I sat watching my 7-year-old as she gathered little leaflets and emptied the seeds into her hand. We were posted outside of the Junior High/High School waiting for her sisters to finish the school day. It was in the upper 90s so we moved to the passenger side of the car to avoid direct sunlight. My youngest decided the car was too hot altogether and asked if she could hang out in the grassy area next to the car. I sat in the passenger seat, not a place I'm in very often since I'm usually the main driver of the family, and observed as she first discovered the leaves, opened them to find the seeds, then began gathering as many as she could.
"Look, Mom, my hand is almost full," she held her hand out for me to see from her squatting position.
I smiled and kept looking as she quietly looked for more leaves and more seeds. She was entranced with this simple piece of nature and then, out of nowhere, a thought hit me. And I felt like crying. Not tears of sadness. The complete opposite. Reflecting on life and what matters is a rare occurrence. I use the excuse of being a busy mom and joke about
having one minute of reflecting time in the evening when the house is finally quiet but in all honesty, I don't actually take the time to sit quietly and just observe. Listen. Ponder. Pray. Watching without saying anything. Only communicating through gestures and facial expressions.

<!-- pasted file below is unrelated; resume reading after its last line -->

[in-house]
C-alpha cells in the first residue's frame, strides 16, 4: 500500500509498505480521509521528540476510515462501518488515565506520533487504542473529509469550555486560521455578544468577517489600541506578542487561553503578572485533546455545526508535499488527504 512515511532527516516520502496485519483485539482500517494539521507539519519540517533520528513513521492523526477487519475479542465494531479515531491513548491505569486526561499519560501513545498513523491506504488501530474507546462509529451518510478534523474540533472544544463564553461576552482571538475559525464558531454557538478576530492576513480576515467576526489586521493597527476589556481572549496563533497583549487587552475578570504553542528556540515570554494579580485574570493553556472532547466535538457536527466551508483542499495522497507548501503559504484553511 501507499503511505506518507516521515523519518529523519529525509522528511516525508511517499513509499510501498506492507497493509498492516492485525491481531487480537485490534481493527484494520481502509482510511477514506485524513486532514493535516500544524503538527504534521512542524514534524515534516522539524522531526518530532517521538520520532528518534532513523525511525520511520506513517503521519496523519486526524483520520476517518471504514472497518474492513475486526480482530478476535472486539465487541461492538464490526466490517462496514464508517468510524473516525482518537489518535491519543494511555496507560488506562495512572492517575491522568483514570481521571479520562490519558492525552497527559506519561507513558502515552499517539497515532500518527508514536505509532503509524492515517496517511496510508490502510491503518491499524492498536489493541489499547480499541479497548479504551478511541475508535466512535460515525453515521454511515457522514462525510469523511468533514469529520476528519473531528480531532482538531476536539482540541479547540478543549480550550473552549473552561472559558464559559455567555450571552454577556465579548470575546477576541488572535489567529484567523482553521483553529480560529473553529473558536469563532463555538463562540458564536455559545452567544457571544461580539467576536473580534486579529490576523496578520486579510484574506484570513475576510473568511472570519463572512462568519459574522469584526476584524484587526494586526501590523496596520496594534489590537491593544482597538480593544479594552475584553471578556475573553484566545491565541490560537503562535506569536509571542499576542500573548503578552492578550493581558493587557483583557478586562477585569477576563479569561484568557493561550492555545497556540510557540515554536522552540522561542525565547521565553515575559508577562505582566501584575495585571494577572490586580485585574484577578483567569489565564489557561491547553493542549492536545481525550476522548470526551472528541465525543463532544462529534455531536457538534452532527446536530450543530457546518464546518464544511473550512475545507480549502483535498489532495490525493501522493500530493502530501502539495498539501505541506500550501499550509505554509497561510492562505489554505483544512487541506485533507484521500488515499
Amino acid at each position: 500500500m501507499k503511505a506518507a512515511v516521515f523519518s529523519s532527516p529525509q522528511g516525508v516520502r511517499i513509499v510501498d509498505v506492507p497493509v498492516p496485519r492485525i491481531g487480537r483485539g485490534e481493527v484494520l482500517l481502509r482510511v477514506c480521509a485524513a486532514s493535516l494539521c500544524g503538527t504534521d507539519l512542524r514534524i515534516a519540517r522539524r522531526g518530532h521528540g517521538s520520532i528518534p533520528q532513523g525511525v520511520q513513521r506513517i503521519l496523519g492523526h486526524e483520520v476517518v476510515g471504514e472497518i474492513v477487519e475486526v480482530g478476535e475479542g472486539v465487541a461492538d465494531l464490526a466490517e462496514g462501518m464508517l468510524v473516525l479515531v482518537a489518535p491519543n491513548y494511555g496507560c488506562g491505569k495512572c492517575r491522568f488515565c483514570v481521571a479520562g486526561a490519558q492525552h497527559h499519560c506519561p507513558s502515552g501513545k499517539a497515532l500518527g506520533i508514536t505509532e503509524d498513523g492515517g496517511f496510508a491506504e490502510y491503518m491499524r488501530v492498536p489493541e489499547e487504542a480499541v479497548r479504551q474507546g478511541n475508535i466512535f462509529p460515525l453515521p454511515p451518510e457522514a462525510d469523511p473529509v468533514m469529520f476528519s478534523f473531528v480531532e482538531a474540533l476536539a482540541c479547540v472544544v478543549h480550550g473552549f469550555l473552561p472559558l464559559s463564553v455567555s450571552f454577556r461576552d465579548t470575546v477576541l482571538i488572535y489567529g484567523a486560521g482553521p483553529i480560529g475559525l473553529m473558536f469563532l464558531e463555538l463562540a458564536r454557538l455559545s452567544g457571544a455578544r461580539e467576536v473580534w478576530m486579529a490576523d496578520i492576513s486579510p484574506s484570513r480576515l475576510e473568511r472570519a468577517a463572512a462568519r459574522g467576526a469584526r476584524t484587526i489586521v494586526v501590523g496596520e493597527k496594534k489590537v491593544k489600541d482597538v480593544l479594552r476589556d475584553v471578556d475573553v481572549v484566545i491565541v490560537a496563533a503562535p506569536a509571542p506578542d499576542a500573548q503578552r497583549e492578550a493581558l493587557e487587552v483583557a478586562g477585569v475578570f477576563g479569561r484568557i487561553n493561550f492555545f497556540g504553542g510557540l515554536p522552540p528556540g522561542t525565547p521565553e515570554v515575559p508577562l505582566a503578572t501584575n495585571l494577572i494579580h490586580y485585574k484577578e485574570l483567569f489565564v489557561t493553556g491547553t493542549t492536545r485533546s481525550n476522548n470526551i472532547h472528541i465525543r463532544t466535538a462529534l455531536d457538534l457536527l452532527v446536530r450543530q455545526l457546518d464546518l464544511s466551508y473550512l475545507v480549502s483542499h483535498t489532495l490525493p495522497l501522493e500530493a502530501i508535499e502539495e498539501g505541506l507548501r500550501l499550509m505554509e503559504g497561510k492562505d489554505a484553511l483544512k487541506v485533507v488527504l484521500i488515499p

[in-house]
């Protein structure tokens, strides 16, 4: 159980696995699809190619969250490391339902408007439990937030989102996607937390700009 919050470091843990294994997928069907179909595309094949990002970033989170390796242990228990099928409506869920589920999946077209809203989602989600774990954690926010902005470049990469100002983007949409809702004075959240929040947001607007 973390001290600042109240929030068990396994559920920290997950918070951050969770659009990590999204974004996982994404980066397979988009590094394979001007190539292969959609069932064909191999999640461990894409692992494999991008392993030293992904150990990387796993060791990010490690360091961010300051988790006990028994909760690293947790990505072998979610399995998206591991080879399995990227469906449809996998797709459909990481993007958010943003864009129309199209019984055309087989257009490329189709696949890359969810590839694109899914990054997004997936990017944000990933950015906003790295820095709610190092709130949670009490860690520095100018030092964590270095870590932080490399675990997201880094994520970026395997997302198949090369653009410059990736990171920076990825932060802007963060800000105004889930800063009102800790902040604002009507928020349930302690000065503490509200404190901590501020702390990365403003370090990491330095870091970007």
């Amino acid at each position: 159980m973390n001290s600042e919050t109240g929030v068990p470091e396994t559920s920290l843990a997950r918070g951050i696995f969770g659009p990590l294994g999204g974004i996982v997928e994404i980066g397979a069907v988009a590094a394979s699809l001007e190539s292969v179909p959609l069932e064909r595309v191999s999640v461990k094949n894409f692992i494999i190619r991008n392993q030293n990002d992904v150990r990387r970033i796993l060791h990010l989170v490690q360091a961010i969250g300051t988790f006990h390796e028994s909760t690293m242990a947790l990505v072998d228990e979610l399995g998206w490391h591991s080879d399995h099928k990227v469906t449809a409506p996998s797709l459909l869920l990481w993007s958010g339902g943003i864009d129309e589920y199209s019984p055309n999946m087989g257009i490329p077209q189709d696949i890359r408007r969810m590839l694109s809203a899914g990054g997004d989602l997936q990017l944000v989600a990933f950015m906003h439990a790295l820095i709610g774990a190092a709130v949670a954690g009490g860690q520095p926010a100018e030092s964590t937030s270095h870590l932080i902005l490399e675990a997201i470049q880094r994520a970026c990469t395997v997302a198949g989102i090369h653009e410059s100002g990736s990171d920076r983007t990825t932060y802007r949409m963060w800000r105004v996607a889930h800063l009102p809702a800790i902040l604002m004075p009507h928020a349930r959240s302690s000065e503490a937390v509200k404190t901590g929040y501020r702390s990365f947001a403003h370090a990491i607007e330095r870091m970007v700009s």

I've been a mother for 16 years and I never realized how quickly time would fly. My oldest will graduate from high school next year and the next two will follow fairly quickly. And soon my house will be empty. I want to enjoy what is here, right here, right now. I want to listen to my children laugh, play, tease, and yes, even cry. Because I am here for them.
Growing up in American Samoa, we had no choice but to leave the island if we wanted to attend a university. At the time, I was ready to leave and fly on my own. I was born and raised there only leaving a handful of times to visit the states. I wanted to experience life and be on my own. I never once thought how that would affect my mom. She actually encouraged me to stay for two years and go to the community college but I was not willing to listen. I wanted to be free! At the airport when I left for school, a good friend of mine whispered to me, "Could you at least squeeze out a couple of tears and don't look so happy to leave?" I never would have thought the next few times I visited home I would cry with a passion because I didn't want to leave. Is that what irony looks like?
Thinking about my own children, and watching them as they grow into amazing young ladies, I realize I need to take the time to watch and listen. Enjoy the simple wonders of life. Write everything down. So when the nest is empty, I can read and remember. Then call my kids and let them know that I love them. All day. Every day.